Friday, November 4, 2016
Listen to (Don't Ask) Your Doctor
One of the key behavioral dimensions is discipline: doing what needs to be done in the proper timeframe. The opposite of discipline may be procrastination, but discipline also includes actions like delaying gratification and impulse control. The important thing to understand about discipline is that it is not particularly challenging mentally. It’s usually easy to understand what needs to be done. All the steps are laid out and reasonable. The difficult part comes in the doing.
I call discipline the diet dimension. What needs to be done to lose weight and keep it off is easy to understand and common knowledge, eat less and exercise more. Actually doing it is the challenge. People make fortunes selling books and diet programs, some with tricks and secrets, foods to eat and foods to avoid. Many just provide help with eating and/or exercising. When the program is over and if it worked, most people gain back what they lost because they lack the discipline to stick to it.
Dieting is not the only example. Success with personal finances falls into the same category, as does quitting smoking or correcting any other bad habit. Even little habits we should develop like brushing and flossing, regular medical checkups and eye exams fall into this category. These aren’t even hard to do; they just require some attention and the ability to stick to a schedule.
Discipline is very important because it can have long-term effects on our health and happiness. Part of what makes it difficult is that the consequences are often far in the future. The cancer from smoking, the anxiety-filled retirement from lack of savings and all the diseases associated with obesity are far in the future. The pain and sacrifice of sticking to a program happen today. Key here is that by the time delayed consequences strike, it may be too late to take corrective action.
Recent advice from the American Heart Association (AHA) gives another example. “It is estimated that three out of four Americans do not take their medication as directed.” This seems like a no-brainer. Instructions are usually clearly printed on the label and reinforced by the doctor or pharmacist. Those who have questions can easily find resources to help them out. This is a clear case of problems with discipline. And as in the examples above, the consequences are serious and often delayed. The AHA goes on to say, “poor medication adherence takes the lives of 125,000 Americans annually, and costs the health care system nearly $300 billion a year in additional doctor visits, emergency department visits and hospitalizations.” Remember, costs to the system, costs to society, are costs to you and me.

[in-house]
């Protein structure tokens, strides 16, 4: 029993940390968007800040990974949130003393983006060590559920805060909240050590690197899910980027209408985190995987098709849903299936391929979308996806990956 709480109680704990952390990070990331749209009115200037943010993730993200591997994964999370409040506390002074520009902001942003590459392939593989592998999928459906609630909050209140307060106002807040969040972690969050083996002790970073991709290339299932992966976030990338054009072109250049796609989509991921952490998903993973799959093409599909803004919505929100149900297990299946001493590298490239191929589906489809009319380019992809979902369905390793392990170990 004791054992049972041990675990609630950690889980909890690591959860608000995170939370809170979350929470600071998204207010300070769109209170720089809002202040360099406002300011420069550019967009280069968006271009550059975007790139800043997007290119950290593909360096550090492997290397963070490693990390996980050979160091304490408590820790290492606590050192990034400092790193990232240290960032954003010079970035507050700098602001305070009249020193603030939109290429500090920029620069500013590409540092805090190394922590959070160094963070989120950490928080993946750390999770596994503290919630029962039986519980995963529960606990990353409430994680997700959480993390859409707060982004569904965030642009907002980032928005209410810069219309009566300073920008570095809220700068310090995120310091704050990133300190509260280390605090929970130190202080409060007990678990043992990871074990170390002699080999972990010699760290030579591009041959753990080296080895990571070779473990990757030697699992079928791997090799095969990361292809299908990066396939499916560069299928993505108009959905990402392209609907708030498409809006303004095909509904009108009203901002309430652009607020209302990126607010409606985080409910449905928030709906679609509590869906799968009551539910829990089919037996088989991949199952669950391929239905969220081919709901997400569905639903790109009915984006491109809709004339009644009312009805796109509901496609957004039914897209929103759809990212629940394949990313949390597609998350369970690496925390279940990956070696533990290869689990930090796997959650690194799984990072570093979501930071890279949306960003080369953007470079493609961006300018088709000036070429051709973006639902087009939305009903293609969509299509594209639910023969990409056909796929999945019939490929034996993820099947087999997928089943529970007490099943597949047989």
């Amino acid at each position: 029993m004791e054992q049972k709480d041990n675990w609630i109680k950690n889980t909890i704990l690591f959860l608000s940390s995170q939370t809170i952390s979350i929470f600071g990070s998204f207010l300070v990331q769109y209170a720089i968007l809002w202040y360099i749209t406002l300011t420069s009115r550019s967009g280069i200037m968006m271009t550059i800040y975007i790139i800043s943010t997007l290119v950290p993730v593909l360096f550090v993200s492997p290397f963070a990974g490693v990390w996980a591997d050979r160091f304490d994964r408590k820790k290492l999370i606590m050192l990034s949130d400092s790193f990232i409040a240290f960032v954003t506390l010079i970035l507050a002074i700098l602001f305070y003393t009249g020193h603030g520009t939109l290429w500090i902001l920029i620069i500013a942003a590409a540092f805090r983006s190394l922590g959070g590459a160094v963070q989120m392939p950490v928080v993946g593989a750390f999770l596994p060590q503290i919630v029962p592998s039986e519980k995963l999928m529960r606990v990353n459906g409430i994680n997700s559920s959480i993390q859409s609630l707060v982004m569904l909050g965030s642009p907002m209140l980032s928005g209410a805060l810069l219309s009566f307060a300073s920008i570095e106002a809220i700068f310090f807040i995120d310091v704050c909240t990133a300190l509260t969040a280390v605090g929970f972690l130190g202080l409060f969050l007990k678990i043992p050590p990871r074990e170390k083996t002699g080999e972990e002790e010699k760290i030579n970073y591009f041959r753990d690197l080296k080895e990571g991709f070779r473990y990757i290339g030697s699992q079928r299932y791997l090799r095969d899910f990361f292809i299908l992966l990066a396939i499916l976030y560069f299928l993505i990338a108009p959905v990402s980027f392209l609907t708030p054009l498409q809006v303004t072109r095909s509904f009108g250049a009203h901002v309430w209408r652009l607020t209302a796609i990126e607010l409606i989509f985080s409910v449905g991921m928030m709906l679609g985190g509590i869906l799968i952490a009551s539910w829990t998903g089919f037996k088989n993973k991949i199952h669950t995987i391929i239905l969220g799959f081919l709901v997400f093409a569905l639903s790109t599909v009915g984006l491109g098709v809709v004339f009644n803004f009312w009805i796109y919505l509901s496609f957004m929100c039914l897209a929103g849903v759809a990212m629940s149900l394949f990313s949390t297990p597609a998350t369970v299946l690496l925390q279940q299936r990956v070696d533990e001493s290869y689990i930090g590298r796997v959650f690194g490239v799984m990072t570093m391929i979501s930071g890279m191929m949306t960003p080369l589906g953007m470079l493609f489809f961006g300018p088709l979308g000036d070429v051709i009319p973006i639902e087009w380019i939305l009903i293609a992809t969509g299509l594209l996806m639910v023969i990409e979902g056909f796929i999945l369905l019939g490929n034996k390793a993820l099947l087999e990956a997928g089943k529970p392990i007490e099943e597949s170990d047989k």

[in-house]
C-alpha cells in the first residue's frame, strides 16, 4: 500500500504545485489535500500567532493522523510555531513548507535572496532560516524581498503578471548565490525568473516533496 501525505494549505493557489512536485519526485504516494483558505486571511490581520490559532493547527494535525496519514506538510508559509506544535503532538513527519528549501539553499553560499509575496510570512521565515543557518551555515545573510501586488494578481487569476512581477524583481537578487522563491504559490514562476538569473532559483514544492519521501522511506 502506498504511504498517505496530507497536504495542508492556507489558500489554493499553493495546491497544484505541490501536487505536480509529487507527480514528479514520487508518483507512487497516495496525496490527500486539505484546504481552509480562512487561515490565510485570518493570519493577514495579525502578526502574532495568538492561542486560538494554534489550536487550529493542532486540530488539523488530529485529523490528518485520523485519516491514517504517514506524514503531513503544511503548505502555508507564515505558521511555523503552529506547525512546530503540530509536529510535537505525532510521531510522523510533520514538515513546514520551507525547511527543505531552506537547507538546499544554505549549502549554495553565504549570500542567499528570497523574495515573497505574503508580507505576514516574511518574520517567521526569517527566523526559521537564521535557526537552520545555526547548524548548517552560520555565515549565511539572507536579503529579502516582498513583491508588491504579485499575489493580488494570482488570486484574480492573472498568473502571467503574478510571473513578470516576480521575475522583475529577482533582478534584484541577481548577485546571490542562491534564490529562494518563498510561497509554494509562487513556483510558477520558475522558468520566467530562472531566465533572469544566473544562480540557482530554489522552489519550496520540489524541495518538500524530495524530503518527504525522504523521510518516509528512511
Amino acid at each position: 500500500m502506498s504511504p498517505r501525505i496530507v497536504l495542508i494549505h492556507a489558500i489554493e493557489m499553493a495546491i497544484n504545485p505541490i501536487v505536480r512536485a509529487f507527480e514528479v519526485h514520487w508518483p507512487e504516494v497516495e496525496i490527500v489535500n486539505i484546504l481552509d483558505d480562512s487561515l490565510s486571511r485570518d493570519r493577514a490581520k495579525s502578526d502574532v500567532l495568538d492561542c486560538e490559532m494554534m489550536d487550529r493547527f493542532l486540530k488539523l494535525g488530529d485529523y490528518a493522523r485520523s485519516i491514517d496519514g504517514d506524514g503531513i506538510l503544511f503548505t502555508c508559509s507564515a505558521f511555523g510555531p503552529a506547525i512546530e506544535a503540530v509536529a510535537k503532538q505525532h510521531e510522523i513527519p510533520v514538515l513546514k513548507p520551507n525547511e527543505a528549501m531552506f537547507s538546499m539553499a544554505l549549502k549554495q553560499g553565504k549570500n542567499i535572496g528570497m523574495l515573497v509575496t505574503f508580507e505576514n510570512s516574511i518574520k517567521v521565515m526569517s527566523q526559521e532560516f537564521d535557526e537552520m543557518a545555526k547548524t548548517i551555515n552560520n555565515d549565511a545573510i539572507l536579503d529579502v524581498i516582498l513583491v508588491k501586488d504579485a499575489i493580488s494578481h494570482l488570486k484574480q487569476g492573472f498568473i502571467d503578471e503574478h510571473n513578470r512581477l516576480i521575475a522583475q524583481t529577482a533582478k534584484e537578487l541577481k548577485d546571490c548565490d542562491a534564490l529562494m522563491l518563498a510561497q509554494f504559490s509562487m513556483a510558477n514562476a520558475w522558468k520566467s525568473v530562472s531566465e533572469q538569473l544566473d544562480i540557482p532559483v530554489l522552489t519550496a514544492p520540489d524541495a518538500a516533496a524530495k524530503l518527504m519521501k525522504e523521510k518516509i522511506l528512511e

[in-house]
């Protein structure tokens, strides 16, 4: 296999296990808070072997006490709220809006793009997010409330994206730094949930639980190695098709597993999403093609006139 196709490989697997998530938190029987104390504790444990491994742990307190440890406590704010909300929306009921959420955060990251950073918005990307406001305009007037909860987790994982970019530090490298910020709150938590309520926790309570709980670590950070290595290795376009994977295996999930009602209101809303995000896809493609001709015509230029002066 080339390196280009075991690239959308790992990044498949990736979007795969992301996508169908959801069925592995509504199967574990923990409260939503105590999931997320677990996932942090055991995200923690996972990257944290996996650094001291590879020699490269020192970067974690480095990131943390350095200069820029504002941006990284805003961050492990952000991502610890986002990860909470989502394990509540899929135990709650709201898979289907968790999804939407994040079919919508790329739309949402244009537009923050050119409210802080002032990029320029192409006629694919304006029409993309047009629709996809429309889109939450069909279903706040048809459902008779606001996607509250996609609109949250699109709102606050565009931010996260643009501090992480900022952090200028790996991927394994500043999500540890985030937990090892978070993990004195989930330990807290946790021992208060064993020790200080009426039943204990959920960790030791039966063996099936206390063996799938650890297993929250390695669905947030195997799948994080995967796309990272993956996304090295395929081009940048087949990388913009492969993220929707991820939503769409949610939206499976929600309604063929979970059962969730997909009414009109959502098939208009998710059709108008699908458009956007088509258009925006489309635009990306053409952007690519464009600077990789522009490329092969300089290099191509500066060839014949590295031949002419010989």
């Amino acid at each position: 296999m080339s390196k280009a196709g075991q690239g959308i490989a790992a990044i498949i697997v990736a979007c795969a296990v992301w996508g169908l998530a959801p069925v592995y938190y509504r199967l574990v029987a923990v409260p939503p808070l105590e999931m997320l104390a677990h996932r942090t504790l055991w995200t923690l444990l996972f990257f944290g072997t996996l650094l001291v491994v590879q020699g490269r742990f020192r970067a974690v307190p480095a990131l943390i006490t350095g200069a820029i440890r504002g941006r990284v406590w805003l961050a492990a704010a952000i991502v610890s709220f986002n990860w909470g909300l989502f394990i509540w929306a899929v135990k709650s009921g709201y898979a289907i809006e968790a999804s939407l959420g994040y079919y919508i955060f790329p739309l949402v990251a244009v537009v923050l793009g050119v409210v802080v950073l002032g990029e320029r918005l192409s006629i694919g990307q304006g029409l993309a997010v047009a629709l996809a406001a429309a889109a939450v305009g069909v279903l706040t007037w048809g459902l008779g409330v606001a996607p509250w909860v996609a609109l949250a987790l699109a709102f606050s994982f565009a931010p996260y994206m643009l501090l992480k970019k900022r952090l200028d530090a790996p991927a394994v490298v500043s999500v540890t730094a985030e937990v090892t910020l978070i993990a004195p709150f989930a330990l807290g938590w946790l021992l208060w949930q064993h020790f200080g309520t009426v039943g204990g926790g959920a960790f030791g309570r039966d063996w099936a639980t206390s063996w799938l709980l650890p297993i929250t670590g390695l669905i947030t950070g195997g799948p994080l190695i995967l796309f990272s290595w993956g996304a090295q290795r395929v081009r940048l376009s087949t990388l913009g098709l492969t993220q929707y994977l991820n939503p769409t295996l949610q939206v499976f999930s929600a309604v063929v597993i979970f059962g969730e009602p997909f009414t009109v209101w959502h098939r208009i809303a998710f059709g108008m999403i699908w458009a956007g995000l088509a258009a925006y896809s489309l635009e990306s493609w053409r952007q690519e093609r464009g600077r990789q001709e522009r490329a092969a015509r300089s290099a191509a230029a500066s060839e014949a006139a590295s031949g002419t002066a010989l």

This advice is not new, but it is now based on clear evidence. A new, very thorough study looked at outcomes of more than 3,200 heart patients who underwent either bypass surgery or insertion of a stent to keep vital blood vessels open. That’s a very large sample. Follow-up exams 12 and 18 months out showed much better results for the patients who took their medications as prescribed. They “were more than twice as likely to have complication-free survival than those who did not take their medications as prescribed.” Once again, discipline pays off.
This is why wise parents try to instill a sense of discipline in their children: eat healthy food before getting dessert, do your homework or set aside the time before enjoying more fun activities, buckle your seatbelt, don’t text while driving and prizes and rewards are earned, not bestowed. A famous experiment many years ago showed that children with a sense of discipline even at a young age tended later in life to be more successful in academics and careers.
Unfortunately the surest way to instill this sense of discipline in children is to lead by example; and from diets to drugs (legal and illegal), so many Americans struggle with this behavioral dimension.